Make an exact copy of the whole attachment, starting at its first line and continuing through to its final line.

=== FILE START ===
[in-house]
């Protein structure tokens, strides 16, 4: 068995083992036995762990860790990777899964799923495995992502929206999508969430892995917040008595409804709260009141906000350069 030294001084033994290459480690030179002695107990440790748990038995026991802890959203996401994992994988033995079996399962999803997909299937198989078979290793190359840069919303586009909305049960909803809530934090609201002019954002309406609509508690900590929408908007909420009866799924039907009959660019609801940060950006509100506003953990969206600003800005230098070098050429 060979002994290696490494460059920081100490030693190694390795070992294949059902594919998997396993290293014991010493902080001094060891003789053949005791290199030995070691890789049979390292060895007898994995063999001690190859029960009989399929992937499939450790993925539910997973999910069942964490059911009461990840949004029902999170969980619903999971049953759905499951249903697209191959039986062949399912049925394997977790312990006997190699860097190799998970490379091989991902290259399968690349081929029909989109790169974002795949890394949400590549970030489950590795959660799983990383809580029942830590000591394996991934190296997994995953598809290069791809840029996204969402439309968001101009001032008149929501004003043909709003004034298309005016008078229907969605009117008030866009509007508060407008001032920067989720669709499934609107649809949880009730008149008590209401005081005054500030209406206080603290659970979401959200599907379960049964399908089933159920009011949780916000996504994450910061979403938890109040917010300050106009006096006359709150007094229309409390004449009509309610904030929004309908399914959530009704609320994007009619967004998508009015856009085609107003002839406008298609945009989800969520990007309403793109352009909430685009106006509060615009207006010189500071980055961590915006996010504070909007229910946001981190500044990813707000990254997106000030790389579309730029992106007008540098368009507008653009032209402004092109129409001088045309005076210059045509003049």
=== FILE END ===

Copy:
[in-house]
């Protein structure tokens, strides 16, 4: 068995083992036995762990860790990777899964799923495995992502929206999508969430892995917040008595409804709260009141906000350069 030294001084033994290459480690030179002695107990440790748990038995026991802890959203996401994992994988033995079996399962999803997909299937198989078979290793190359840069919303586009909305049960909803809530934090609201002019954002309406609509508690900590929408908007909420009866799924039907009959660019609801940060950006509100506003953990969206600003800005230098070098050429 060979002994290696490494460059920081100490030693190694390795070992294949059902594919998997396993290293014991010493902080001094060891003789053949005791290199030995070691890789049979390292060895007898994995063999001690190859029960009989399929992937499939450790993925539910997973999910069942964490059911009461990840949004029902999170969980619903999971049953759905499951249903697209191959039986062949399912049925394997977790312990006997190699860097190799998970490379091989991902290259399968690349081929029909989109790169974002795949890394949400590549970030489950590795959660799983990383809580029942830590000591394996991934190296997994995953598809290069791809840029996204969402439309968001101009001032008149929501004003043909709003004034298309005016008078229907969605009117008030866009509007508060407008001032920067989720669709499934609107649809949880009730008149008590209401005081005054500030209406206080603290659970979401959200599907379960049964399908089933159920009011949780916000996504994450910061979403938890109040917010300050106009006096006359709150007094229309409390004449009509309610904030929004309908399914959530009704609320994007009619967004998508009015856009085609107003002839406008298609945009989800969520990007309403793109352009909430685009106006509060615009207006010189500071980055961590915006996010504070909007229910946001981190500044990813707000990254997106000030790389579309730029992106007008540098368009507008653009032209402004092109129409001088045309005076210059045509003049």